When some of these hapless victims subsequently found out that they had been taken for a ride by these “black sheep” art merchants, they tried to locate them in Hong Kong to seek refunds, but were shocked to find out that their respectable business addresses printed on their business cards were fictitious ones and they could not be traced. At the other end of this episode, other unsuspecting victims might still be basking in the glory of their “exceptional finds” and are elated over their good fortunes and sound artistic judgments!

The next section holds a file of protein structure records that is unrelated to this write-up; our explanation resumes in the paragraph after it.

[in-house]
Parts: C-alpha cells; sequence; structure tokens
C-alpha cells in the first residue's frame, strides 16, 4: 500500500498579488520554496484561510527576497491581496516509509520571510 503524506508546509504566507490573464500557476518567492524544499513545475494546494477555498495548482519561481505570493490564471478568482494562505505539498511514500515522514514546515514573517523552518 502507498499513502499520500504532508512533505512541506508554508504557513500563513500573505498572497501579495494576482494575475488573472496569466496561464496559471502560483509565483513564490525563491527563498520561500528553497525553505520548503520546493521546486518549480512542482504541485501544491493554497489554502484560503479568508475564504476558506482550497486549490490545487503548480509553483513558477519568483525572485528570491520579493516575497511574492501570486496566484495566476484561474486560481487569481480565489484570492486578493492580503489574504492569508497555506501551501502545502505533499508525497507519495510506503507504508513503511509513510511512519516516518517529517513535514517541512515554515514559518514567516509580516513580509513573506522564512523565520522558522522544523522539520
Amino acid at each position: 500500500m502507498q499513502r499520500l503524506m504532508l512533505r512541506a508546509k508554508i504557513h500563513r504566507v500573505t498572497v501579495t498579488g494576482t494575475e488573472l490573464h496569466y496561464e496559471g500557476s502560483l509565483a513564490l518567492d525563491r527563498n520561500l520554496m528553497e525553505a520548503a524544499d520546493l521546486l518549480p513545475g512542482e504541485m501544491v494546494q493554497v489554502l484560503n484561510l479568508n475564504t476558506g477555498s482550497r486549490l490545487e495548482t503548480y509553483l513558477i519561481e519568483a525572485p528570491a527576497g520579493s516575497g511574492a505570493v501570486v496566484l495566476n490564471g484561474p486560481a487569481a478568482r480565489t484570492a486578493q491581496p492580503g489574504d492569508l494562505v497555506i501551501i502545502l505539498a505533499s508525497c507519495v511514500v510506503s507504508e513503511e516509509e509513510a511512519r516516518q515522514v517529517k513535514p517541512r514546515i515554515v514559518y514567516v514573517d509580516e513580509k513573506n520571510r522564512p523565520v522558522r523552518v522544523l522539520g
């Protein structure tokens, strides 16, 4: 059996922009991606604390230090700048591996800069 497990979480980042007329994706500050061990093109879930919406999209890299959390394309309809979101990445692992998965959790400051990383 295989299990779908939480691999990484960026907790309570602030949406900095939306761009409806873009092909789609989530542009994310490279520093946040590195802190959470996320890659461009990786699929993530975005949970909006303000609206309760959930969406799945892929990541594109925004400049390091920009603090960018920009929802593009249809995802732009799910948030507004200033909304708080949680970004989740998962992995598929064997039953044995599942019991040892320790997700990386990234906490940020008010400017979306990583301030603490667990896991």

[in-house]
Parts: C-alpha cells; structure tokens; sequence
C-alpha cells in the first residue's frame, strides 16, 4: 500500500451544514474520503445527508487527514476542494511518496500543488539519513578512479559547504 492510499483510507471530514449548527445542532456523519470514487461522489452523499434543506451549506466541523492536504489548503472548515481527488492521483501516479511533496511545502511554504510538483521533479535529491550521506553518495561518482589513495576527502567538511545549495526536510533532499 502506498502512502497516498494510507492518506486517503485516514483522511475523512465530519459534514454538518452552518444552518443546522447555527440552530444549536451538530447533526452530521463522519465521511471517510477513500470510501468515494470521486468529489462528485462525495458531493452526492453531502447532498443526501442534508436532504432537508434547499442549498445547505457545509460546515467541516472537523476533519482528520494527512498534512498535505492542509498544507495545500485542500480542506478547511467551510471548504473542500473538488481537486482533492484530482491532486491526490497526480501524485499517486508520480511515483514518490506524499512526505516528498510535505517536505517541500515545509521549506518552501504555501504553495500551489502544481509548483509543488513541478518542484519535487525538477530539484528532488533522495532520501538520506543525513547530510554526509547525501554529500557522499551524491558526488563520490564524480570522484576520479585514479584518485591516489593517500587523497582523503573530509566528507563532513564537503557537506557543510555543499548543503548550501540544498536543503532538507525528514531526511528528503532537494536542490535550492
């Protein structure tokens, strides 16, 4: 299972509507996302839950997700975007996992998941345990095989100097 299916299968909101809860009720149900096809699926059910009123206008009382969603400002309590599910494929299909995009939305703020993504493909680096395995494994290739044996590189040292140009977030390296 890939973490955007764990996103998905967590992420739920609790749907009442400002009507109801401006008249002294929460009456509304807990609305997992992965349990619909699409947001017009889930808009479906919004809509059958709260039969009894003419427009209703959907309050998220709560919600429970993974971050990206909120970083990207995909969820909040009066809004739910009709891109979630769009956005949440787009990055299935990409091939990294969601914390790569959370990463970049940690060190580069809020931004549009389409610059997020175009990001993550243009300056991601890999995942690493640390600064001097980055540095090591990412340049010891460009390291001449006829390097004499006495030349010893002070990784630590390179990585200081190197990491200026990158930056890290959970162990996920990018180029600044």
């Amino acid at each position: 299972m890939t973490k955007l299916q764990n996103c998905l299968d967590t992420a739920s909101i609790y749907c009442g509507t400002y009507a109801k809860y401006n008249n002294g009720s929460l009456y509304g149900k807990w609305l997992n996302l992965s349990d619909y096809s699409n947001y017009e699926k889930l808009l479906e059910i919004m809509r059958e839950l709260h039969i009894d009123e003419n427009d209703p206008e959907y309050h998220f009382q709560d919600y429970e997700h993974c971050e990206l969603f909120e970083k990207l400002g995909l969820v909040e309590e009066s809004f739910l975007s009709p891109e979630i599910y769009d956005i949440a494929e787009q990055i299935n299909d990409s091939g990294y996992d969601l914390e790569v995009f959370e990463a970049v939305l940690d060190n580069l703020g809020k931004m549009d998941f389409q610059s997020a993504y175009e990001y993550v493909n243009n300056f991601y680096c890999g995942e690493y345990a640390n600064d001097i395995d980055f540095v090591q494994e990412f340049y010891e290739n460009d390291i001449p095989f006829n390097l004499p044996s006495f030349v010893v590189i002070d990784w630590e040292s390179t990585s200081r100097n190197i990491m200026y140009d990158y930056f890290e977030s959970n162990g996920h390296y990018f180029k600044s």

Are there no safeguards or legal protections against such blatantly dishonest art dealers to allow them to get away with their misdeeds with impunity? The best safeguard, in my view, is to buy art works from only reputable dealers. You will find them in Singapore and elsewhere too. This is because reputations take a long time to establish, and no reliable dealers would be foolish enough to place their hard-earned reputation in jeopardy by betraying the customer’s trust and goodwill with one dishonest act of selling a fake work as a genuine article. Also, it is always prudent to insist on a certificate of authenticity of the piece purchased as a further safeguard. As to legal protections, this would differ from country to country. As far as I know, in Singapore, one can sue a fraudulent dealer for misrepresentations under the Sale of Goods Act. However, do be forewarned that litigation is a costly, traumatic and long drawn our affair and the outcome is not always predictable. It should only be resorted to when other modes of resolving the matter have been exhausted.